Joseph Amrine, a black Missouri Death
Row prisoner freed July 28 by the state’s Supreme Court,
says that for his first 13 years awaiting execution, he maintained
his spirits, confident his innocence of the murder of a fellow
prison inmate would be vindicated.
“The low point for me came back in 1998,” he
says, “when the U.S. Supreme Court refused to consider
my case. The trouble was, I had never prepared myself for
the idea that the system might actually kill me.”
Amrine is now a free man. But along the way, he had to spend
more than four years on the edge of execution, as a team of
death penalty appeals experts, headed by Sean O’Brien
of the University of Missouri Law School, labored mightily
to get his case back into federal or state court.
O’Brien and his team battled tough odds—not
only were they confronted with a Clinton-backed law, the 1996
Effective Death Penalty Act, that bars felons from receiving
more than one round of federal court appeals, but the state’s
high court was stacked with death penalty advocates appointed
by former Gov. John Ashcroft, now the U.S. attorney general.
Still, Amrine had good grounds for a rehearing. Sentenced
to die in 1986 by an all-white jury for the fatal stabbing
of prison inmate Gary Barber while he was finishing up a sentence
for robbery and check-kiting, Amrine had been convicted based
upon the testimony of three jailhouse snitches who all testified
he was the guilty party. This despite the insistence of a
prison guard—normally a more credible witness than fellow
inmates—that one of the three informers was the killer.
Over time, all three accusers recanted their testimony against
him. But state Attorney General Jay Nixon, who was fighting
the appeal, was able to convince a federal judge that the
recantations weren’t credible. The initial thrust of
the attorney general’s argument was that although two
inmates had recanted their testimony, a third had not. Later,
after the last inmate also recanted, Nixon argued that the
issue had already been litigated and that, in any case, inmates
were not to be trusted.
This seemed curious, given that inmate testimony had been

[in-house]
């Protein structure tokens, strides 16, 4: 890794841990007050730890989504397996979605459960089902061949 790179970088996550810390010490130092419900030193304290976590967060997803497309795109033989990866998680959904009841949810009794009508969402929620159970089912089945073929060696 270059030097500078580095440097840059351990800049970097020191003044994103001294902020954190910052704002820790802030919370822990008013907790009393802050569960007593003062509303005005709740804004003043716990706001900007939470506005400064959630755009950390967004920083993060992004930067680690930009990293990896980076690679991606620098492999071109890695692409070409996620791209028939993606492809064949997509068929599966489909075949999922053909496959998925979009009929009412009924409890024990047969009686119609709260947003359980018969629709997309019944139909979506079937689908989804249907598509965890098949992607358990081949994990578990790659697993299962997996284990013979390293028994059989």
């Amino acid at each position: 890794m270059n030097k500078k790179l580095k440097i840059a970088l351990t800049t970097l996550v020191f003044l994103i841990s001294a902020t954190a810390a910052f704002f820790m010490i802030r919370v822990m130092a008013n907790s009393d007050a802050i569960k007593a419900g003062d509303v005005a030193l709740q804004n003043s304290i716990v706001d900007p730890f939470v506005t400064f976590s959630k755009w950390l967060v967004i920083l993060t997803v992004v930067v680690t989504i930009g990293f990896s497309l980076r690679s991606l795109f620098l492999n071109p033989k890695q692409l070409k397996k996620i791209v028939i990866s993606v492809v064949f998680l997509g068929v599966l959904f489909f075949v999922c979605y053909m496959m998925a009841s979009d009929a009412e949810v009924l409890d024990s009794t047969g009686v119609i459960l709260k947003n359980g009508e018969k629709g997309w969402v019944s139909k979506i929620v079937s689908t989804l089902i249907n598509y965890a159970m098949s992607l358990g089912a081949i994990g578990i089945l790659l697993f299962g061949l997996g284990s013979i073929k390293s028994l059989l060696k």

the basis for Amrine’s conviction, but Federal District
Judge Fernando Gaitan Jr., a Bush appointee to the bench,
agreed with Nixon both times and denied Amrine’s appeals.
This past year, however, Amrine’s luck began to change.
His legal team had strong editorial support from the St. Louis
Post Dispatch, other local media, and student activists, but
they were still unable to convince the state’s conservative
Democratic governor, Bob Holden, to issue a pardon. So the
team made a last ditch appeal for reconsideration of his case
to the state’s Supreme Court. By that time, a majority
of the high court’s seven jurists were no longer Ashcroft
In a remarkable hearing earlier this spring in Missouri’s
Supreme Court, Nixon cited the U.S. Supreme Court’s
1993 Herrera ruling that appellants did not have a constitutional
right to a new trial simply based upon evidence of innocence.
The decision in Herrera v. Collins, a Texas murder case upheld
by the high court, states that the only valid grounds for
relief are procedural constitutional errors. Nixon told the
state judges that according to the Herrera standard, even
if Amrine were innocent, he should be executed because he
had had a fair trial.
Amrine still expresses amazement at this topsy-turvy judicial
standard, which even left one Ashcroft-appointed judge dropping
his face into his hands on the bench. “How could they
say that?” he asks, his voice still sounding incredulous.
“Come on, man! This is America, isn’t it? Not
While the three Ashcroft appointees on the bench also raised
doubts about Amrine’s conviction, none was willing to
overturn it. Instead, two of them proposed converting Amrine’s
punishment to life without parole, while a third suggested
another hearing on the case in a lower Missouri state court.
Meanwhile, the court majority, whose members were appointed
by Democratic governors Mel Carnahan and Holden, was having
none of it.
As the majority opinion put it, “This case presents
the rare circumstance in which no credible evidence remains
from the first trial to support the conviction.” With
no witnesses left to testify against Amrine, the original
county prosecutor’s office which had tried him was forced
to drop the case.
Amrine’s defense attorney, O’Brien, says the
case “shows the importance of state courts at a time
that the federal courts are becoming more conservative.”
He says that the state court’s judges “rebelled
at being told by the attorney general that they should have
to follow the federal court’s Herrera ruling.
“It shows how far the pendulum has swung on the courts
at the federal level,” says David Elliot, a spokesperson
for the National Coalition to Abolish the Death Penalty, “since
we used to rely on them to save people from the state courts.”
But he sees Amrine’s release as a good sign. “It’s
very important that you had a Missouri state supreme court
ignore the U.S. Supreme Court’s Herrera ruling and say,
‘Yes, innocence matters.’”
As for Joe Amrine himself, he says that after 26 years in
jail, 17 of them on Death Row, he now feels “confused”
at being back in society. He doesn’t have any career
goals yet, but he says he’s got a plan of action: “to
do some speaking out against the death penalty.”